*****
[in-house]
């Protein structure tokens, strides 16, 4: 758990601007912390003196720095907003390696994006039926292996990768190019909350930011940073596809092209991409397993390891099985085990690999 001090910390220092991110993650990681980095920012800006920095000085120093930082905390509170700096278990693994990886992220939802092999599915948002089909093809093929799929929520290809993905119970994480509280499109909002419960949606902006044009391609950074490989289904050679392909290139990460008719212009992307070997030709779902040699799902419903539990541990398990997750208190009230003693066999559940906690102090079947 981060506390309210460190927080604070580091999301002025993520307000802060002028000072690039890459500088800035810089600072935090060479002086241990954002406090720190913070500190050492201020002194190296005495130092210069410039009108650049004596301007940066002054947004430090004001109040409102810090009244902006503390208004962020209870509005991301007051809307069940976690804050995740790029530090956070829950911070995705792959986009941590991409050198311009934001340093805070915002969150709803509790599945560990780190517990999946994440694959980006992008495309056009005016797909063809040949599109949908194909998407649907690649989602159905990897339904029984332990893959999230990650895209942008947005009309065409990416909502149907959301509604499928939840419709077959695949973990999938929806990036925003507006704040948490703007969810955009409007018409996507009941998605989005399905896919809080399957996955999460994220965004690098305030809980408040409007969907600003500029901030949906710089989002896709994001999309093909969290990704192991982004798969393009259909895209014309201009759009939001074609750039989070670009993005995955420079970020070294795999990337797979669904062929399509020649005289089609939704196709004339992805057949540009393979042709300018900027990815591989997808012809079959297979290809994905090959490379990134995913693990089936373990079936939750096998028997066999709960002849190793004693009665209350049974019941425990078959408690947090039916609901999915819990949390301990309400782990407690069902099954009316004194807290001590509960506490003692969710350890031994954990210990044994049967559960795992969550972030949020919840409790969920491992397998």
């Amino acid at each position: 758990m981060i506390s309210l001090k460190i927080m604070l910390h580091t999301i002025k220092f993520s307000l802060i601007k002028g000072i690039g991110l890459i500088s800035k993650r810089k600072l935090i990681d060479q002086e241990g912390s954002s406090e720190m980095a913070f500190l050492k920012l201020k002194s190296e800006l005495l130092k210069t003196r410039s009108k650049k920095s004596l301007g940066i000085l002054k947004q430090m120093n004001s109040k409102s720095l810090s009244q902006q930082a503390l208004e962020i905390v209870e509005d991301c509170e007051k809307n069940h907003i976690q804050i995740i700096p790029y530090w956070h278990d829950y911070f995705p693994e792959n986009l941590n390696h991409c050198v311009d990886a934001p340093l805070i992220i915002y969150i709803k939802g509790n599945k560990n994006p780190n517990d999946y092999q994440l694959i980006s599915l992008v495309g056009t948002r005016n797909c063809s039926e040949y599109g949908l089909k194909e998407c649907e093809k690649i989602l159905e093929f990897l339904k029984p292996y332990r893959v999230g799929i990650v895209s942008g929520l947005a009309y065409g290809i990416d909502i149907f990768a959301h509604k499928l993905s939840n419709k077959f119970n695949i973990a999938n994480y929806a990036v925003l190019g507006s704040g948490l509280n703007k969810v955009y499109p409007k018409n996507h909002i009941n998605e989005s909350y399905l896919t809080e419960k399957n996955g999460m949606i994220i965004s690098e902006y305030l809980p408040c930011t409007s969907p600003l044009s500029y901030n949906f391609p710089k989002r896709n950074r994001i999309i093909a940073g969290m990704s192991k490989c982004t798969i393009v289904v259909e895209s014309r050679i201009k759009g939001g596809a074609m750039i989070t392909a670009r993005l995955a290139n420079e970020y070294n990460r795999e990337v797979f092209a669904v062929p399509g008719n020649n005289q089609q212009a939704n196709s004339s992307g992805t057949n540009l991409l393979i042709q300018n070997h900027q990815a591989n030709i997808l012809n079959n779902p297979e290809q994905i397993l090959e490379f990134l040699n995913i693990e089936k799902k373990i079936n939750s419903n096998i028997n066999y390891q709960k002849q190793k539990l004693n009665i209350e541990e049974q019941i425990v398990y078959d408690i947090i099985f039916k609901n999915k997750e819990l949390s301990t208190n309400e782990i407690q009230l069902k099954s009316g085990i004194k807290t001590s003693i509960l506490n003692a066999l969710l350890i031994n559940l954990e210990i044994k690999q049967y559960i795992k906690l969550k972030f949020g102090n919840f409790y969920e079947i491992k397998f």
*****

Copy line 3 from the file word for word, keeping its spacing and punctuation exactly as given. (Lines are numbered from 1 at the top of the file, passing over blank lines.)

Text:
């Amino acid at each position: 758990m981060i506390s309210l001090k460190i927080m604070l910390h580091t999301i002025k220092f993520s307000l802060i601007k002028g000072i690039g991110l890459i500088s800035k993650r810089k600072l935090i990681d060479q002086e241990g912390s954002s406090e720190m980095a913070f500190l050492k920012l201020k002194s190296e800006l005495l130092k210069t003196r410039s009108k650049k920095s004596l301007g940066i000085l002054k947004q430090m120093n004001s109040k409102s720095l810090s009244q902006q930082a503390l208004e962020i905390v209870e509005d991301c509170e007051k809307n069940h907003i976690q804050i995740i700096p790029y530090w956070h278990d829950y911070f995705p693994e792959n986009l941590n390696h991409c050198v311009d990886a934001p340093l805070i992220i915002y969150i709803k939802g509790n599945k560990n994006p780190n517990d999946y092999q994440l694959i980006s599915l992008v495309g056009t948002r005016n797909c063809s039926e040949y599109g949908l089909k194909e998407c649907e093809k690649i989602l159905e093929f990897l339904k029984p292996y332990r893959v999230g799929i990650v895209s942008g929520l947005a009309y065409g290809i990416d909502i149907f990768a959301h509604k499928l993905s939840n419709k077959f119970n695949i973990a999938n994480y929806a990036v925003l190019g507006s704040g948490l509280n703007k969810v955009y499109p409007k018409n996507h909002i009941n998605e989005s909350y399905l896919t809080e419960k399957n996955g999460m949606i994220i965004s690098e902006y305030l809980p408040c930011t409007s969907p600003l044009s500029y901030n949906f391609p710089k989002r896709n950074r994001i999309i093909a940073g969290m990704s192991k490989c982004t798969i393009v289904v259909e895209s014309r050679i201009k759009g939001g596809a074609m750039i989070t392909a670009r993005l995955a290139n420079e970020y070294n990460r795999e990337v797979f092209a669904v062929p399509g008719n020649n005289q089609q212009a939704n196709s004339s992307g992805t057949n540009l991409l393979i042709q300018n070997h900027q990815a591989n030709i997808l012809n079959n779902p297979e290809q994905i397993l090959e490379f990134l040699n995913i693990e089936k799902k373990i079936n939750s419903n096998i028997n066999y390891q709960k002849q190793k539990l004693n009665i209350e541990e049974q019941i425990v398990y078959d408690i947090i099985f039916k609901n999915k997750e819990l949390s301990t208190n309400e782990i407690q009230l069902k099954s009316g085990i004194k807290t001590s003693i509960l506490n003692a066999l969710l350890i031994n559940l954990e210990i044994k690999q049967y559960i795992k906690l969550k972030f949020g102090n919840f409790y969920e079947i491992k397998f």